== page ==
Just an hour north of Seville (like Córdoba, located in the Guadalquivir river valley), the Sierra de Aracena is a tranquil rural world that feels far removed from the bustling city. Geologically, it’s also a world away. This is the only place we are visiting in Spain that is beyond the realm of the Eurasian–African collision zone. Like Portugal, this area has been involved in a continental collision of epic proportions—it was just much longer ago when Europe collided with North America (>250 million years ago). The rocks are very old (~300–600 million years) and worn down; in fact, the landscape resembles the east coast of North America from which this area separated starting around 200 million years ago. Like the east coast, the more resistant rock types form the hills while the less resistant types make up the valleys. It’s a real contrast to the steep rugged terrain of the active mountain belt to the south.
These old rocks are highly metamorphosed and because they are deeply weathered, they form thicker soils then in other places we been, and the rocks are rarely visible. Here is an exposure along a path—note the ancient wall built atop the natural rock face. The red coloration is from oxidation of iron during chemical weathering.
The photo above is on a path that leads from Aracena, the town where we stayed, to Linares de la Sierra which is 5 km (3 miles) away. There is a chain of charming villages that are spaced walking distance (5–10 km) along ancient paths that probably go back to at least Roman times. One day we walked to Linares and another day we walked in the opposite direction to Corteconcepión. The words that kept coming to mind were bucolic and verdant—an fabulously tranquil setting turned green by October rains. Here’s a view along one walk, with the steeple of the church in Corteconcepión in the background.
It was a wonderful time to be in this rural area. Not only was the landscape green, but it was overflowing with abundance. It was the time to harvest wild mushrooms, chestnuts, and fall vegetables. We walked adjacent to small farms with animals and vegetable gardens (called “la huerta” in Spanish—see example below).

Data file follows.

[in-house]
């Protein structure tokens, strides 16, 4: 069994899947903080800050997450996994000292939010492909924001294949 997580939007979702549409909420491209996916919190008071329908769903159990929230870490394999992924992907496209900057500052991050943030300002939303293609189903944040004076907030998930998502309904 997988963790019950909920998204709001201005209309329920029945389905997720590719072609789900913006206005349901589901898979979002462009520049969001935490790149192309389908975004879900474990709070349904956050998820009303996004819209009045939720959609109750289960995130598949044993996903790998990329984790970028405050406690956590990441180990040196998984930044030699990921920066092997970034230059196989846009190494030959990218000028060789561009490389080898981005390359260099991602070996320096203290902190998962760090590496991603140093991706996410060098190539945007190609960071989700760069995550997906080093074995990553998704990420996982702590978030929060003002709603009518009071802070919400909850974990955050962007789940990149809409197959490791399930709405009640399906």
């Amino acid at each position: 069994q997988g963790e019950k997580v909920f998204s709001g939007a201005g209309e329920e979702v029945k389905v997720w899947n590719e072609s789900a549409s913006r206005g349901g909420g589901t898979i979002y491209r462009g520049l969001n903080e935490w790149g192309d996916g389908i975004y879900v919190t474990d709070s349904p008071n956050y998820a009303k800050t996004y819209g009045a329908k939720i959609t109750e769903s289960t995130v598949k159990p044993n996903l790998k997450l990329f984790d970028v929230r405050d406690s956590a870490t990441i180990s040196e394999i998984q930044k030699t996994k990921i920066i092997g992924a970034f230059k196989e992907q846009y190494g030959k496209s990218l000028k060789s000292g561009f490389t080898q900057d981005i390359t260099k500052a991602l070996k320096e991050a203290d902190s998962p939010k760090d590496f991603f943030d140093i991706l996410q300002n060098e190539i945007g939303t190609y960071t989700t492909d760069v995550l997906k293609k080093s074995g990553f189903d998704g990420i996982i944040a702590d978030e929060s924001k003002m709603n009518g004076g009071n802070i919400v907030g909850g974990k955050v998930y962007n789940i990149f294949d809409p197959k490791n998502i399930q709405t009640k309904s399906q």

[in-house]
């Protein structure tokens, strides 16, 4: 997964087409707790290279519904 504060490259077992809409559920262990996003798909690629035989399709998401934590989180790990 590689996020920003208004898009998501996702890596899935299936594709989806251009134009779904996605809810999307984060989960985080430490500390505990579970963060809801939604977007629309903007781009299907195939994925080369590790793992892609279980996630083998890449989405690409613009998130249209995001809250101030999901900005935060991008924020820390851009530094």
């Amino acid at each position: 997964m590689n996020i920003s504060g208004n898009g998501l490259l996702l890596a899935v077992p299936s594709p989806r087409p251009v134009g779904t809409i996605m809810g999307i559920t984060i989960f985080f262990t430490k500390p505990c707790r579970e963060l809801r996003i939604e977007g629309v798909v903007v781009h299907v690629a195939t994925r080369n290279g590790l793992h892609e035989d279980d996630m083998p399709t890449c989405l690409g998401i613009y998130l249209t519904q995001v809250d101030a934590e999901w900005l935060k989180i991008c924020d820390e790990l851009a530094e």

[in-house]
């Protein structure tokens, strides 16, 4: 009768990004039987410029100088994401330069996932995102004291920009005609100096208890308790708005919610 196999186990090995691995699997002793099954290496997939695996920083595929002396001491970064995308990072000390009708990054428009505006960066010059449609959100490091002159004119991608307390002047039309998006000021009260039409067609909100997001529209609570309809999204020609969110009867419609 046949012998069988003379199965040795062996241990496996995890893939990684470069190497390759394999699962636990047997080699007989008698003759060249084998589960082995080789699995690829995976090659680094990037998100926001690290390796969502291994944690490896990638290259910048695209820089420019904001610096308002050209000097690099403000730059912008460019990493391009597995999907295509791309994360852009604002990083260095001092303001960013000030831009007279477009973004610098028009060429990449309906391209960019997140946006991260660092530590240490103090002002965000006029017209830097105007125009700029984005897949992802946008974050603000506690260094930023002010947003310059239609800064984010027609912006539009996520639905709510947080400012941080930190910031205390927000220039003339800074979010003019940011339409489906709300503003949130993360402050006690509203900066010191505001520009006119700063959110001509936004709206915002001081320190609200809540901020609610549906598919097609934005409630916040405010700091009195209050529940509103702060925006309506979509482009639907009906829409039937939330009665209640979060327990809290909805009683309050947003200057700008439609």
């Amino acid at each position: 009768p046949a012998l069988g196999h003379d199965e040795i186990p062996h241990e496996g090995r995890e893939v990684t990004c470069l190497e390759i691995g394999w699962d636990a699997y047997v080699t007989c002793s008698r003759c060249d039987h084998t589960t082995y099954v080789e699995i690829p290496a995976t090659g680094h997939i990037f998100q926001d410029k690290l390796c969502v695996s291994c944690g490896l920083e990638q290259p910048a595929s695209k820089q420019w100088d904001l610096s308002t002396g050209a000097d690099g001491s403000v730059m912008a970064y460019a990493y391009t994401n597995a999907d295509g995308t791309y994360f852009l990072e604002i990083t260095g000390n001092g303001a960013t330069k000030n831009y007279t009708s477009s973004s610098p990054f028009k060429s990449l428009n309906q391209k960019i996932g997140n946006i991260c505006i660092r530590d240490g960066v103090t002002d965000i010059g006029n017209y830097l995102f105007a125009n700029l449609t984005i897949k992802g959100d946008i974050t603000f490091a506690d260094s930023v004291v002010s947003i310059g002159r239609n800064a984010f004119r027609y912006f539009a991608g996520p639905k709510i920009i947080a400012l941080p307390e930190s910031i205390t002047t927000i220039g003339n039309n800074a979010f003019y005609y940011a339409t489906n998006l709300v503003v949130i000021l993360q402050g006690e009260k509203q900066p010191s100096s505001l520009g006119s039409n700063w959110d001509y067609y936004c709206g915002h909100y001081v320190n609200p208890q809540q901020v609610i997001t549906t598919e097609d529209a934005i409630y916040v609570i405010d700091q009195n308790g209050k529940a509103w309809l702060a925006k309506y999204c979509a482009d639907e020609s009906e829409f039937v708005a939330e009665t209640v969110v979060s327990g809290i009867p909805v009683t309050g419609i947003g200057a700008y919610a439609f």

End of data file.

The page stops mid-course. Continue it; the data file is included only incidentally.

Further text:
Another product of this region is cork. There are two main types of oak trees that are more similar to the California oak than to the eastern oak. One is for producing acorns and the other is for producing cork. We have seen many trees with evidence of multiple harvesting events. On the tree below, the red color is where the cork bark has been removed.
The real agricultural star, however, is the pig that produces jamón Ibérico de bellota—Spanish ham from acorn-eating pigs. It’s amazing. The pigs are pure breeds that live outdoors where each pig must have at least 2 acres upon which to roam—that’s the amount of land they need to get enough acorns. The process is all carefully regulated by the government, and the true bellota meat brings a premium price in markets and restaurants. In Corteconcepción, we visited a farm where they raise the pigs and make the ham, as well as other artisanal meat products. In taste tests we learned to differentiate the bellota-type ham from the corn-fed-type ham. The acorns give the meat an easily-recognizable sweeter taste and more delicate texture. Below are some pigs grazing on acorns in a field along our walk. They are usually more spread out, but on the path we had gathered some acorns that we threw onto their side of the fence—they all came running! If one had to be a pig, this would truly be the life to live!
For the food photo, though, I’ll provide not a ham, but some mushrooms. A tiny restaurant near our rural hotel had a woman cook who specializes in mushroom dishes. We had two dishes, each of which featured a different mushroom that was being gathered in the local region—amazing to us because wild mushrooms are usually a small component of a meal, not the featured attraction. This dish features “tanas a la plancha”—sautéed tanas, which are often referred to as “la reina de las setas”—the queen of the mushrooms. We happened upon a man who was collecting mushrooms on one of our walks, and these were the ones he was most eager to find. Upon cooking they turn yellow, but when growing wild, their top side is a beautiful reddish orange color. We were thrilled to experience so many of the local products in this region.